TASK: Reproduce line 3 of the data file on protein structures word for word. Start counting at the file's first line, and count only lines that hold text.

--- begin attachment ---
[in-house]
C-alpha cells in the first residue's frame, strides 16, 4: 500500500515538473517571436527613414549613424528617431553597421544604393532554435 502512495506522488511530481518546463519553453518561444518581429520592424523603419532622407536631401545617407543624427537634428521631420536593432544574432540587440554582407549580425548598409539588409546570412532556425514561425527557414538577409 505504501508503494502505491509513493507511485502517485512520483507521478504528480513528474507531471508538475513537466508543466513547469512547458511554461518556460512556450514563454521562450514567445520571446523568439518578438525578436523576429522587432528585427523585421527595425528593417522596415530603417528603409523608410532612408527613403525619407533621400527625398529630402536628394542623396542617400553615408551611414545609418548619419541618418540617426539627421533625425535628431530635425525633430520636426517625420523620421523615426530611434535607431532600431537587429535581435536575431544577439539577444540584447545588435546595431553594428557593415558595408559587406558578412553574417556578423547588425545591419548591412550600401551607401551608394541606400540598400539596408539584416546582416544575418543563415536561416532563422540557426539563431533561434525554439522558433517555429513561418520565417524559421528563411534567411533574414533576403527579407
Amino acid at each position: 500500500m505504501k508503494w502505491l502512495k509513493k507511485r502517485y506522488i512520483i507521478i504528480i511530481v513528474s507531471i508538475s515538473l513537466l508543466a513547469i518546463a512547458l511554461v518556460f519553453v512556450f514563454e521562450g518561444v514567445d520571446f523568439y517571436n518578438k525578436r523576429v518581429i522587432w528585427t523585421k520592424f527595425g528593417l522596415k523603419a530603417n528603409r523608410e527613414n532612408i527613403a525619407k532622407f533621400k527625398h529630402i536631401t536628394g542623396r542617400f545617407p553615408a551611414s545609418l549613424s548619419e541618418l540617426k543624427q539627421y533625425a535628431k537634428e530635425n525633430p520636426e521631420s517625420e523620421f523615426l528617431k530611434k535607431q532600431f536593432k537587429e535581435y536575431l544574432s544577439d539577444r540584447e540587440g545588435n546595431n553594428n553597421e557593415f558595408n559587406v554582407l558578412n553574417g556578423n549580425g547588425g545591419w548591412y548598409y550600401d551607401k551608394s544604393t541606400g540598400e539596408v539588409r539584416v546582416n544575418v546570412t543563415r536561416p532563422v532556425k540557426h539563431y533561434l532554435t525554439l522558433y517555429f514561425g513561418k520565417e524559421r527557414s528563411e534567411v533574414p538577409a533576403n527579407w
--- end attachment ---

Amino acid at each position: 500500500m505504501k508503494w502505491l502512495k509513493k507511485r502517485y506522488i512520483i507521478i504528480i511530481v513528474s507531471i508538475s515538473l513537466l508543466a513547469i518546463a512547458l511554461v518556460f519553453v512556450f514563454e521562450g518561444v514567445d520571446f523568439y517571436n518578438k525578436r523576429v518581429i522587432w528585427t523585421k520592424f527595425g528593417l522596415k523603419a530603417n528603409r523608410e527613414n532612408i527613403a525619407k532622407f533621400k527625398h529630402i536631401t536628394g542623396r542617400f545617407p553615408a551611414s545609418l549613424s548619419e541618418l540617426k543624427q539627421y533625425a535628431k537634428e530635425n525633430p520636426e521631420s517625420e523620421f523615426l528617431k530611434k535607431q532600431f536593432k537587429e535581435y536575431l544574432s544577439d539577444r540584447e540587440g545588435n546595431n553594428n553597421e557593415f558595408n559587406v554582407l558578412n553574417g556578423n549580425g547588425g545591419w548591412y548598409y550600401d551607401k551608394s544604393t541606400g540598400e539596408v539588409r539584416v546582416n544575418v546570412t543563415r536561416p532563422v532556425k540557426h539563431y533561434l532554435t525554439l522558433y517555429f514561425g513561418k520565417e524559421r527557414s528563411e534567411v533574414p538577409a533576403n527579407w